Employee Engagement Strategies

Posted on February 18, 2013 by

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Leaders must recognize that in today’s market, cradle to grave secure employment is a distant memory at best and not necessarily something that employees are looking for.  Workers are motivate by more than just a secure position, compensation and benefits packages.  Strategic leaders recognize this and understand the importance of engaging in strategies to create an environment that supports and sustains employee engagement.

Hiring Process

Organizations are often challenged to hire employees that have a balance of aptitude (ability) and attitude (desire or motivation) that is in sync with the culture and values of the organization.  The interview process seems more like a courtship or dating, with the opportunity for companies to learn more about the potential candidate and the candidate to learn more about the company.  Both are seeking a match, if you will, with core beliefs and values.  To facilitate this process, companies would do well to communicate upfront to potential candidate the values, beliefs and culture of the company.

Culture

Additionally, companies must adjust their culture to reflect the needs of a changing workforce.  Compensation is no longer an end-all-be-all, but rather a piece of a pie that reflects what truly motivates employees to be passionate and committed to their work.  Non-financial factors such as advancement, autonomy, mutual respect, exposure to senior people, feeling challenged, feeling trusted, support and work life balance should be considered key aspects of any organization’s culture to ensure an engaging environment.

Leadership Behaviors

Leaders can demonstrate a commitment to employee engagement through their actions.  By showing genuine care and valuation of employees, leaders are able to build relationships that build trust and respect.  By taking to time to explain organizational strategy, some new initiatives, key organizational values and expected behaviors in both the formal (town hall meeting) and informal (daily walk around) settings, leaders actively engage employees and give them a sense of belonging.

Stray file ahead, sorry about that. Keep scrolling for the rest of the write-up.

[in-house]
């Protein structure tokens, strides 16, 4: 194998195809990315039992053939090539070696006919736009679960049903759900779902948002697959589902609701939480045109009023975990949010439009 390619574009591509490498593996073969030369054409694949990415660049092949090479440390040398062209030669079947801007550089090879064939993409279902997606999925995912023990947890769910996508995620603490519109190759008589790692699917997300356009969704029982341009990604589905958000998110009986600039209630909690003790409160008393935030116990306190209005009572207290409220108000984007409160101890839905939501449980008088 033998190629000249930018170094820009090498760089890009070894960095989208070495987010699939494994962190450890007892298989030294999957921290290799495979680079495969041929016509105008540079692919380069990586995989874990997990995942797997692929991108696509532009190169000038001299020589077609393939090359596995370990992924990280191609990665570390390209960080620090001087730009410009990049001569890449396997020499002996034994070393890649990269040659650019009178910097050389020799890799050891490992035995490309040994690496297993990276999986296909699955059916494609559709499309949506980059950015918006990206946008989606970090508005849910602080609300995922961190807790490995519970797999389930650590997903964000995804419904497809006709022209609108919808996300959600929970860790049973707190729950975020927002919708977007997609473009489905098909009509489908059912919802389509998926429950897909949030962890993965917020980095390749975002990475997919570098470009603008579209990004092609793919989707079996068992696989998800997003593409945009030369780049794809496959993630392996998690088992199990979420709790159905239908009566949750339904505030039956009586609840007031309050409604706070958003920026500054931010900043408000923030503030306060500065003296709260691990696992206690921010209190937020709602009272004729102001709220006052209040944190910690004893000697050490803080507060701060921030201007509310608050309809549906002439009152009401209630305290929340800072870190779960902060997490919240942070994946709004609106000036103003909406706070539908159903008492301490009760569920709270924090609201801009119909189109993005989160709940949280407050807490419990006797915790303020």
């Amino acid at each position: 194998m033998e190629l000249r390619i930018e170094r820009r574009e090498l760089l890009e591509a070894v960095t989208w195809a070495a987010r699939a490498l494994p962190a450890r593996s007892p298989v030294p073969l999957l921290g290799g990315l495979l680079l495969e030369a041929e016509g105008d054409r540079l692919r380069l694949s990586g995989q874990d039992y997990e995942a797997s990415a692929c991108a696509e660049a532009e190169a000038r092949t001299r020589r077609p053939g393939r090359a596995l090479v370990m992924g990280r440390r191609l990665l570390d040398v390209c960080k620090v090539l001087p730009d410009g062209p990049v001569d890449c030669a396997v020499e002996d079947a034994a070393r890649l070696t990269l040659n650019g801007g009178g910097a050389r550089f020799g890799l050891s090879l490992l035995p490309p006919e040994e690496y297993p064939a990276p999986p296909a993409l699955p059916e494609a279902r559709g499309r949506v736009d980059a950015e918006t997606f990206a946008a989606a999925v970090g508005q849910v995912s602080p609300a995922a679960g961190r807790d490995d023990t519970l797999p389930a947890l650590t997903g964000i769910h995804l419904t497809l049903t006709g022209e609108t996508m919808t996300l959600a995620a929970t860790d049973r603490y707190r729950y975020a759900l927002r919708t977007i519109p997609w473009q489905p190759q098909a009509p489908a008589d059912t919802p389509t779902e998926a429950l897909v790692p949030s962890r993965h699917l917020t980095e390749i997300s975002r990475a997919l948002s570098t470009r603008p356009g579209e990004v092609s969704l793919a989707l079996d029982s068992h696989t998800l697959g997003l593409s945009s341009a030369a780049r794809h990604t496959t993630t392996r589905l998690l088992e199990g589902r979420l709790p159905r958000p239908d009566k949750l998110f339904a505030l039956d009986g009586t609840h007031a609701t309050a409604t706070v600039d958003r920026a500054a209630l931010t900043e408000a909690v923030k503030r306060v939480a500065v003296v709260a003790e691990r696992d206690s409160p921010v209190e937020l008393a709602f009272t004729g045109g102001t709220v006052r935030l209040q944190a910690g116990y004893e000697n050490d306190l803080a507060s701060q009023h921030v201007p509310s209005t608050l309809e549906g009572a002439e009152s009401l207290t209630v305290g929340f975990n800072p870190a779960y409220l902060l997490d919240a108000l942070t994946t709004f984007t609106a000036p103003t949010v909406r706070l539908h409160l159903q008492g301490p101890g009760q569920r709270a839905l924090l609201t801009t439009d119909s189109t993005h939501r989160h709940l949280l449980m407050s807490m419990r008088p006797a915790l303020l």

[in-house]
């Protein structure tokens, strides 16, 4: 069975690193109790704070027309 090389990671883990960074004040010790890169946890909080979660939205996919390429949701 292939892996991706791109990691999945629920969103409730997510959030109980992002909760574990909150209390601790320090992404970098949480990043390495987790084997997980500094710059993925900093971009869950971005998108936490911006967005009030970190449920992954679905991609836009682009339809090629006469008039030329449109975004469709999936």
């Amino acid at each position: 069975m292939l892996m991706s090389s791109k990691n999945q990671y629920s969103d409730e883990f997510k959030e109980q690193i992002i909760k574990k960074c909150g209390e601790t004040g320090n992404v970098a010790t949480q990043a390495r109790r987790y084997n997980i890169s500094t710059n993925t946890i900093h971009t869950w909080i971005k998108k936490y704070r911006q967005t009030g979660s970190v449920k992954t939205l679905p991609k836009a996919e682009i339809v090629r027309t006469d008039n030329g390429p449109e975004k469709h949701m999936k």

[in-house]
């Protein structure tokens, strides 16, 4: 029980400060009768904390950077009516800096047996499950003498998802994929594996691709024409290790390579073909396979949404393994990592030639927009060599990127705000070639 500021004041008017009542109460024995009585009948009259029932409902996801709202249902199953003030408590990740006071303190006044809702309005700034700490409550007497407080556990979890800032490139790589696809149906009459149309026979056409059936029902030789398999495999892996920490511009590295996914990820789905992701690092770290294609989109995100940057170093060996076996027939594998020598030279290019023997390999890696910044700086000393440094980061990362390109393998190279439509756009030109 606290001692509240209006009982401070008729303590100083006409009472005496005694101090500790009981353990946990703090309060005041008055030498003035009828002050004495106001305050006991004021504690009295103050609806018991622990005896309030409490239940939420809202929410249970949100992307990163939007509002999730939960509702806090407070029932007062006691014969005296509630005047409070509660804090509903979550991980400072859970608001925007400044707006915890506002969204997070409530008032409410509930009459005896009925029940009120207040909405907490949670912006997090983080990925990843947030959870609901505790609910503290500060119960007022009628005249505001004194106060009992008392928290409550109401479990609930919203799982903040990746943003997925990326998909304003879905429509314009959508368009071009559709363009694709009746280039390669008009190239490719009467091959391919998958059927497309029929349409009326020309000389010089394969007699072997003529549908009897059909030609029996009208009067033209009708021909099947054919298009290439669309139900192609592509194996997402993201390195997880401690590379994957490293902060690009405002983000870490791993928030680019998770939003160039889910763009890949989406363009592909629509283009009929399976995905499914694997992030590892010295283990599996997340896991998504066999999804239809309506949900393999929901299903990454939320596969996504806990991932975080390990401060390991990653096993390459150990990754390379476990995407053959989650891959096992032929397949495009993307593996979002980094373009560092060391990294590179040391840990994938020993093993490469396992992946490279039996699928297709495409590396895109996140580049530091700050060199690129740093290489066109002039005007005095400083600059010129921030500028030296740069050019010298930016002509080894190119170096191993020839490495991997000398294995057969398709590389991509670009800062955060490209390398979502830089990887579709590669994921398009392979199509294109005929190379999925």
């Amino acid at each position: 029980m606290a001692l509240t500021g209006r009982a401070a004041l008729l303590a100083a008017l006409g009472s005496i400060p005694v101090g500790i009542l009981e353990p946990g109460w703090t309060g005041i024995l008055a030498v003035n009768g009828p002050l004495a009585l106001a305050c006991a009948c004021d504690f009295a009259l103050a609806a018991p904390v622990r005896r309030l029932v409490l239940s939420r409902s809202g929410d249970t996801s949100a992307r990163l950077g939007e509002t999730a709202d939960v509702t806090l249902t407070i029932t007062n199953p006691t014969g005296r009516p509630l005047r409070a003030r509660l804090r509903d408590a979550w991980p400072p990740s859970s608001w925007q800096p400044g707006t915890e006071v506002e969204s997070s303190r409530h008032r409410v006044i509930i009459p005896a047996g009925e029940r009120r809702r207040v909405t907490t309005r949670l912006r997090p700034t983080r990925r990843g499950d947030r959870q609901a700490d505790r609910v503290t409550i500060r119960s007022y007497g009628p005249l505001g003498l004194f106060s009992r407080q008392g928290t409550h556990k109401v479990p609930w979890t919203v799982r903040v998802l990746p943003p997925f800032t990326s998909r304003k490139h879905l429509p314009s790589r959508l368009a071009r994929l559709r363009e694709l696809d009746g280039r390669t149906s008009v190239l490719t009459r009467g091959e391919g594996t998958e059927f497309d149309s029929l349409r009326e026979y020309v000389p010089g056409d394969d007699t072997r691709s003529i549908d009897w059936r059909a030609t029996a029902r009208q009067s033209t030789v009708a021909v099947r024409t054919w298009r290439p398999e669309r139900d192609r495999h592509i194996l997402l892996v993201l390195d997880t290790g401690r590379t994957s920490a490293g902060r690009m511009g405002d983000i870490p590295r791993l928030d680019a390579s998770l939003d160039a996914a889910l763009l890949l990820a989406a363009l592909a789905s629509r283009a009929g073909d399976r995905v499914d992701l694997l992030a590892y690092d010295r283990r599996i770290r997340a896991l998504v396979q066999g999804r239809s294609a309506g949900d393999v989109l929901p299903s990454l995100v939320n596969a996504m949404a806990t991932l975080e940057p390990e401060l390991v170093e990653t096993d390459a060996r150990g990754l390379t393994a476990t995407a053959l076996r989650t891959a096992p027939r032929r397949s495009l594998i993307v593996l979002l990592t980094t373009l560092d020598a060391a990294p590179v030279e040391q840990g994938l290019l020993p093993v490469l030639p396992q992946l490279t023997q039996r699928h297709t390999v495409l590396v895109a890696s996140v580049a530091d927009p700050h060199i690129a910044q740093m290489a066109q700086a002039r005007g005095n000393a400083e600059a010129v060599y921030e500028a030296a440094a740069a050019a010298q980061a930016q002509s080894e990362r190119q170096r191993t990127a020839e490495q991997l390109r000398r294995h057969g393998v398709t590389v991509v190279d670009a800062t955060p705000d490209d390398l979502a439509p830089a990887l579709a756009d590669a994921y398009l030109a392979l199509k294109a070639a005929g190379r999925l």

Career Planning & Training

More and more workers are recognizing that their future is dependent upon their role in the planning process as it is no longer common for human resources or the leader to define potential career paths.  To this extent, leaders should provide both challenging and meaningful work for employees to help them hone their skills and refine their perceptions regarding their career path.  Doing so enriches the employee’s experiences and broadens their depth of knowledge, making them more valuable to the organization.  By providing varied experiences and exposing the employees to different levels of the organization, leaders are able to help employees define their fit and role in the organization.

Recognition & Reward

Employee perceptions of feedback are that they receive immediate feedback when their performance is poor or mediocre but inconsistent if not present when they meet or exceed performance expectations.   Leaders should recognize the intrinsic value in providing casual feedback to employees when they meet and/or exceed goals.   As Seijts & Crim (2006) noted, “Exceptional leaders give recognition, and they do so a lot; they coach and convey” (p. 4).  Such feedback also builds self-confidence and self-efficacy, increasing the employee’s belief that he or she is a capable and competent contributor to the company.

Much like recognizing that successful organizational cultures are by design, strategic leaders understand that employee engagement is by design as  well.  As such, leaders employ strategies specifically aimed at creating and sustaining employee engagement, which can improve not only employee performance but can contribute positively towards the organization’s bottom line.

Seijits, G.H. and Crim, D. (2006). What engages employees the most or, The Ten C’s of employee engagement.  Ivey Business Journal, 1-5.

Trahant, B. (2007). Debunking Five Myths Concerning Employee Engagement. Public Manager, 36(1), 53-59.

Woodruffe, C. (2006). The crucial importance of employee engagement. Human Resource Management International Digest, 14(1), 3-5. DOI: 10.1108/09670730610643891

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